Only renewables can create an integrated, competitive EU energy market

DISCLAIMER: All opinions in this column reflect the views of the author(s), not of PLC.

The European Commission’s state aid decision on 9 April has put renewable energy support schemes in the firing line, and threatened attainment of the 2030 climate and energy goals, even though renewable energy has created – and not obstructed – competition, writes Martin Schoenberg.

Martin Schoenberg is head of policy at Climate Change Capital, an environmental asset manager and advisor.


Is there really a contradiction between national-level state intervention to promote renewable energy and the internal market for energy? Depends on how you look at it. I would argue there is not.

It is woven into the DNA of the European Union that state subsidies are in principle not allowed – unless you present a justification for why it is necessary. After all, one of the EU’s objectives is to encourage free trade between its members – a level playing field meaning that no economic operator is given an undue advantage.

But the basic treaty provisions that govern state aid were established in their current form in 1992, way before climate change rose to the priority for the highest levels of government that it is today. There is thus a vital area where state intervention should be allowed: climate change and the use of renewable energy.

Subsidies can actually create, rather than obstruct, competition. Last December, Swiss Bank UBS released a report that demonstrated how serious the challenge is that the utilities are facing from decentralised power generation: it has already undermined their business prospects, and their market capitalisation. Renewable energy has brought tremendous competition and disruptive innovation to European energy markets – it is absurd to say it is hindering competition.

The race to enable technologies, such as onshore wind and solar PV, to thrive on the market without subsidies is nearly over. Let us continue the support for the last part of the marathon. Other technologies, such as offshore wind, will need continued support if we are to achieve decarbonisation. Subsidies should be reduced gradually to reflect cost reductions, but there is no reason to radically change successful support schemes at this stage.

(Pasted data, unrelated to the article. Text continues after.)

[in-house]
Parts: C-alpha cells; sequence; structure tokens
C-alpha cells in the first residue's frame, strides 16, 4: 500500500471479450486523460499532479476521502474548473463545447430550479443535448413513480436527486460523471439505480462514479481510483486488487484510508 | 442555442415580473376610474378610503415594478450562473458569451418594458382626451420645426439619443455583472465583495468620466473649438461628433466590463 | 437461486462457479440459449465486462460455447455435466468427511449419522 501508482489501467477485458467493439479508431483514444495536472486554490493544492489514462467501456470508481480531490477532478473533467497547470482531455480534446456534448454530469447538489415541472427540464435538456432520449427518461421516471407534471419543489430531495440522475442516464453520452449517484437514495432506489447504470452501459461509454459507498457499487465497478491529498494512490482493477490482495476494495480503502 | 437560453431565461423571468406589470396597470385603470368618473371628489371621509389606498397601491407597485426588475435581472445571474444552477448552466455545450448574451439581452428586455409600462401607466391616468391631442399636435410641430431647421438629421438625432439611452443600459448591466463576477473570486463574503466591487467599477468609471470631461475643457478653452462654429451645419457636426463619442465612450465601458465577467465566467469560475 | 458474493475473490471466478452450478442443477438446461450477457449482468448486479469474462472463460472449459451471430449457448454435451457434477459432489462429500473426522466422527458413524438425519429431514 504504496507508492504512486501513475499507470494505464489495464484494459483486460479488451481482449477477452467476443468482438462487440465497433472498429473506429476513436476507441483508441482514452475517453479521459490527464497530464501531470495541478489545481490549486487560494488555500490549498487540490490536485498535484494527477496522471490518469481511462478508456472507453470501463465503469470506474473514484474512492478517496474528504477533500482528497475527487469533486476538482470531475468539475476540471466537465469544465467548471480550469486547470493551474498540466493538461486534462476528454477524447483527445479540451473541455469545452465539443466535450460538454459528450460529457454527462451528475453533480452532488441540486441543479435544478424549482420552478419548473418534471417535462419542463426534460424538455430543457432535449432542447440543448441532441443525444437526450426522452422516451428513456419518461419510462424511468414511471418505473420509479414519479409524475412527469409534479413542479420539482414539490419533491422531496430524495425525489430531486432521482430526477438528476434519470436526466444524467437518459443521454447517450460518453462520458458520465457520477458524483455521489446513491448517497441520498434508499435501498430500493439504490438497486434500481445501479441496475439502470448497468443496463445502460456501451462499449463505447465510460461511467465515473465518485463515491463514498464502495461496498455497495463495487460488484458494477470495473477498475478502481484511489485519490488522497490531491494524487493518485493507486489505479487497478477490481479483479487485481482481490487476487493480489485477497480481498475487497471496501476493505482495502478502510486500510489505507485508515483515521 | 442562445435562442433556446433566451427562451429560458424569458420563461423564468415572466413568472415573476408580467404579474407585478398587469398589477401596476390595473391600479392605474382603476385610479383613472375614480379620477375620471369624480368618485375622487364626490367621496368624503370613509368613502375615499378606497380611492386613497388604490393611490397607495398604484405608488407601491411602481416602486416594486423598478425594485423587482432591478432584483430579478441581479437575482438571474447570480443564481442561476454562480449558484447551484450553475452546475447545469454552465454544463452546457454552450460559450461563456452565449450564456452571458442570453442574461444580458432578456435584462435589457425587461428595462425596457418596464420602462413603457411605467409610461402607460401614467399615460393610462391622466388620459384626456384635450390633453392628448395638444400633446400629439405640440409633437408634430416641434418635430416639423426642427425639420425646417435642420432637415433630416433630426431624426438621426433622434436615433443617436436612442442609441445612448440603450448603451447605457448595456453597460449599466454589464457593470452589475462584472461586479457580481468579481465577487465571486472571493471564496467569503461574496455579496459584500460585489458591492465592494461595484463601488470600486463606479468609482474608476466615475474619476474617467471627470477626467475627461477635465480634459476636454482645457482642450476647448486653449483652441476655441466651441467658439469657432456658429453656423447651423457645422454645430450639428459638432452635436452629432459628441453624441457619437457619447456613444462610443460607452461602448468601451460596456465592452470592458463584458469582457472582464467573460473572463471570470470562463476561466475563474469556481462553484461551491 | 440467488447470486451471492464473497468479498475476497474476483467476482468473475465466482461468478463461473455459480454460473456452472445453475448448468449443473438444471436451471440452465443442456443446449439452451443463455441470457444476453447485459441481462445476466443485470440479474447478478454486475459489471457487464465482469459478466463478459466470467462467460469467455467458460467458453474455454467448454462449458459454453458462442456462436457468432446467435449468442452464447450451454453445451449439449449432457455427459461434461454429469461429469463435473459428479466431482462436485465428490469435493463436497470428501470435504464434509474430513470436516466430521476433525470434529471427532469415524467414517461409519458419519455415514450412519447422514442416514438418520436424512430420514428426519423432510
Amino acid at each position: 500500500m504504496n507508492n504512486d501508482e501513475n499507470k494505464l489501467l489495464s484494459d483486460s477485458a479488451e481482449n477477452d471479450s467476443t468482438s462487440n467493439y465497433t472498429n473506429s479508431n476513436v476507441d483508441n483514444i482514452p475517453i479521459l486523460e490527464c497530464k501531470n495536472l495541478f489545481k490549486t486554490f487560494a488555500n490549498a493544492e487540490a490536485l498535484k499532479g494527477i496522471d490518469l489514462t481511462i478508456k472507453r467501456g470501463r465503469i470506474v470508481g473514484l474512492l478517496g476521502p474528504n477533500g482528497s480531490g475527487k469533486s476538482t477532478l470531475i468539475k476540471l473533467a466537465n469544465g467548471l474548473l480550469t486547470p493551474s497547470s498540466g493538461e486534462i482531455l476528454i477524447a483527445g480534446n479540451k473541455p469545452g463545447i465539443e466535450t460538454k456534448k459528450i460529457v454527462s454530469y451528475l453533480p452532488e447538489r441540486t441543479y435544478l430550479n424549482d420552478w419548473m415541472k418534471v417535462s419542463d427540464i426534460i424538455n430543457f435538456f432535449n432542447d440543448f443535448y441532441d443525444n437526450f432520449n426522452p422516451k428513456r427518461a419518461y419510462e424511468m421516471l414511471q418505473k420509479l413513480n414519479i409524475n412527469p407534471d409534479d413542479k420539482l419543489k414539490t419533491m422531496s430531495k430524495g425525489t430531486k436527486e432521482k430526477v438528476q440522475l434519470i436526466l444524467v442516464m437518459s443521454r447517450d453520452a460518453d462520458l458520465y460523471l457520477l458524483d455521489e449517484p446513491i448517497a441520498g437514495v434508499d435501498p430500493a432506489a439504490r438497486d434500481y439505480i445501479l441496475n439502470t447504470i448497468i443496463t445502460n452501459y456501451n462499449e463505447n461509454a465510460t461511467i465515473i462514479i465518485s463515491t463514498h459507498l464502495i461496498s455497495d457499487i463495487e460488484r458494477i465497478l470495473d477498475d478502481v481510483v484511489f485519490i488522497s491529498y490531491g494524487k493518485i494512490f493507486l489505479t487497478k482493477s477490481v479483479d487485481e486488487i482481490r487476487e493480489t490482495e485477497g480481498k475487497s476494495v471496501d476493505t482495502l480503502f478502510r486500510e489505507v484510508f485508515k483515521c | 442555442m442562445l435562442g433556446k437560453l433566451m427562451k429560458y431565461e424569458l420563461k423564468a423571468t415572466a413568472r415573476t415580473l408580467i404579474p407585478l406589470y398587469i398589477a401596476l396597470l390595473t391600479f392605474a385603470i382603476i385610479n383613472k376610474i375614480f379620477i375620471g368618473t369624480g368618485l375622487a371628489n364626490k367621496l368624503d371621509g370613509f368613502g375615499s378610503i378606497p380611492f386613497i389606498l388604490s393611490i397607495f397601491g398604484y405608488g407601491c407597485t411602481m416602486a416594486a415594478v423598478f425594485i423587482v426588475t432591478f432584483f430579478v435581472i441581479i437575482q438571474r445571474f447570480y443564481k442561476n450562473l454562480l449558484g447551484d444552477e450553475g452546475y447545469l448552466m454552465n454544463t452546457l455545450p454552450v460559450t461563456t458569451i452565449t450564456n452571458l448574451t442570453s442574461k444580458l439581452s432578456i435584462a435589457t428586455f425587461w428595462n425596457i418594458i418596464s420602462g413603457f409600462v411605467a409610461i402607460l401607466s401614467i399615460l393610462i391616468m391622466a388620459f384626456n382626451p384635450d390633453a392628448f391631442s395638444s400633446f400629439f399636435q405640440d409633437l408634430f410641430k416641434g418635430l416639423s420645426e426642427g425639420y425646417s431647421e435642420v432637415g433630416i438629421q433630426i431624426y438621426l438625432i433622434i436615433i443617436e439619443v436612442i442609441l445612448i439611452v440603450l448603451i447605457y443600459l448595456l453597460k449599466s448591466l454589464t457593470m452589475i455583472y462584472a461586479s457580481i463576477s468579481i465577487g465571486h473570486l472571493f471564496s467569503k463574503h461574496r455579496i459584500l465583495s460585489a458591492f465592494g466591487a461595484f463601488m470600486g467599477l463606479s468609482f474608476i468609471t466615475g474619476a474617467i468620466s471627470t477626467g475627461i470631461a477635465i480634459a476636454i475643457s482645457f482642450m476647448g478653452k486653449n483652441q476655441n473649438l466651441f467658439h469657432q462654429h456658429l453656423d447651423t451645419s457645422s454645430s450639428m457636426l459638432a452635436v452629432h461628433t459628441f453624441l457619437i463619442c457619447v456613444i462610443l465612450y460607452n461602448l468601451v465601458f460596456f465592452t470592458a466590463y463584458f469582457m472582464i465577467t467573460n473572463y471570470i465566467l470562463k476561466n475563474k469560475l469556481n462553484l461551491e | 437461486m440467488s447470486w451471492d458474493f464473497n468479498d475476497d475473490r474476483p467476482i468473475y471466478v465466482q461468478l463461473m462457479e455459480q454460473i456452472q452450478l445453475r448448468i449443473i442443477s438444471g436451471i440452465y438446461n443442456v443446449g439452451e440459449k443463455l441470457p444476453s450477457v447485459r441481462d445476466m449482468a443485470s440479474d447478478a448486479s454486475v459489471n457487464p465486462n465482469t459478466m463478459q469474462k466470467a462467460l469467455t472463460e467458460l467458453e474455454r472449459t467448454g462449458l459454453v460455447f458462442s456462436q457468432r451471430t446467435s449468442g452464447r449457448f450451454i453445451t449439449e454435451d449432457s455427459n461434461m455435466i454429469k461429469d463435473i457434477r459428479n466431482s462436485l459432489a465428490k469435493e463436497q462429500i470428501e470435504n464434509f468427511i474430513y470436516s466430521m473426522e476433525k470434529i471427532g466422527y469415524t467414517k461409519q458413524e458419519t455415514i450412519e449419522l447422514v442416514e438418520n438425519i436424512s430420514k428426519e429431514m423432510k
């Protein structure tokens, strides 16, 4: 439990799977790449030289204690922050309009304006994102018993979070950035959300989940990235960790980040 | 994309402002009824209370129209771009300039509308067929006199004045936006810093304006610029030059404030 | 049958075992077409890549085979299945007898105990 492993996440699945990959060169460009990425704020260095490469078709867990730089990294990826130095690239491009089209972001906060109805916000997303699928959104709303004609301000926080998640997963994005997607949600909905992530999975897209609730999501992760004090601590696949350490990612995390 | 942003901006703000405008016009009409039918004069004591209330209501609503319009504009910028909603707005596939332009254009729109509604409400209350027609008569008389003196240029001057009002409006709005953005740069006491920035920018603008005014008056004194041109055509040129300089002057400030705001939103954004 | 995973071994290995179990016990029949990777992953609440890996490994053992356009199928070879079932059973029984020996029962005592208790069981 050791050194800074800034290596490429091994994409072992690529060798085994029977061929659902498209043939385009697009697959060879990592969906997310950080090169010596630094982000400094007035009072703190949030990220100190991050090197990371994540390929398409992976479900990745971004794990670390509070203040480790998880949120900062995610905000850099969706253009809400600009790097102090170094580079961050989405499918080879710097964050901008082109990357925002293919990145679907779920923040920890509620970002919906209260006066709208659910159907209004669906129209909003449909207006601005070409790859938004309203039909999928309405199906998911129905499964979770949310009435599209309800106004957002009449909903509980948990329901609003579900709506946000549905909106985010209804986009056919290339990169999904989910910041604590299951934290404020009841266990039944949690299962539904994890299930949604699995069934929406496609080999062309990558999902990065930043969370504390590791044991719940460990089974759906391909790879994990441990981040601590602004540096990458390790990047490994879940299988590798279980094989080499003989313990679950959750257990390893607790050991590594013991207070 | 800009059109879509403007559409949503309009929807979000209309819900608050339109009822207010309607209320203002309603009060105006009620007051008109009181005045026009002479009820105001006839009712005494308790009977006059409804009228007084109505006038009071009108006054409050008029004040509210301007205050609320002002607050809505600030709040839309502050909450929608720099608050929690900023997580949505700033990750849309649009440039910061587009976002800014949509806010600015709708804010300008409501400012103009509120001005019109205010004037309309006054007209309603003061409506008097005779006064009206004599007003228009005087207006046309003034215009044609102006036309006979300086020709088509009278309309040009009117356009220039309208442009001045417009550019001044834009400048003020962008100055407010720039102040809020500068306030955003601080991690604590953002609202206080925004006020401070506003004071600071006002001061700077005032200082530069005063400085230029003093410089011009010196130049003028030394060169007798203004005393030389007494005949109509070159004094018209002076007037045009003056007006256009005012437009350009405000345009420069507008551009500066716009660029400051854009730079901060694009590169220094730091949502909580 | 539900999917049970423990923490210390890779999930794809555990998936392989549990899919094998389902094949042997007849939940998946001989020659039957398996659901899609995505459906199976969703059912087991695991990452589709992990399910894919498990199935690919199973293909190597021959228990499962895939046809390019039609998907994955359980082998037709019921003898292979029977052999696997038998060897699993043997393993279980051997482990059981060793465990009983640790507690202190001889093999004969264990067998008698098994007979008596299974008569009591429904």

I have trust in the ability of policy-makers to set support levels at the right level. There has been over subsidization in the past – but policy-makers have learned from past mistakes.

There is a danger that the European Commission is now modernising the state aid guidelines without constructively addressing what it sees as a contradiction between government intervention at the national level and an integrated energy market. Rather than decelerating the development of low-carbon energy sources, the state aid guidelines should make the completion of the internal electricity market and the achievement of climate objectives mutually reinforcing priorities.

Renewable energy does not destroy the internal market for energy – it needs it more than any other energy source. If policy-makers rise above a purely national view of security of supply, they will understand that better interconnection and integration of wholesale and balancing markets are an indispensable precondition for a cost-effective transformation to renewables.

State aid guidelines should require member states to fully utilise the potential of the internal market for energy when shifting to renewables, but they should not interfere in the design of national support schemes that are increasingly converging between member states anyway. The internal market and climate protection can strengthen each other. It just depends on how you look at it: from a short-term perspective or in the long run. I think we should opt for the long run.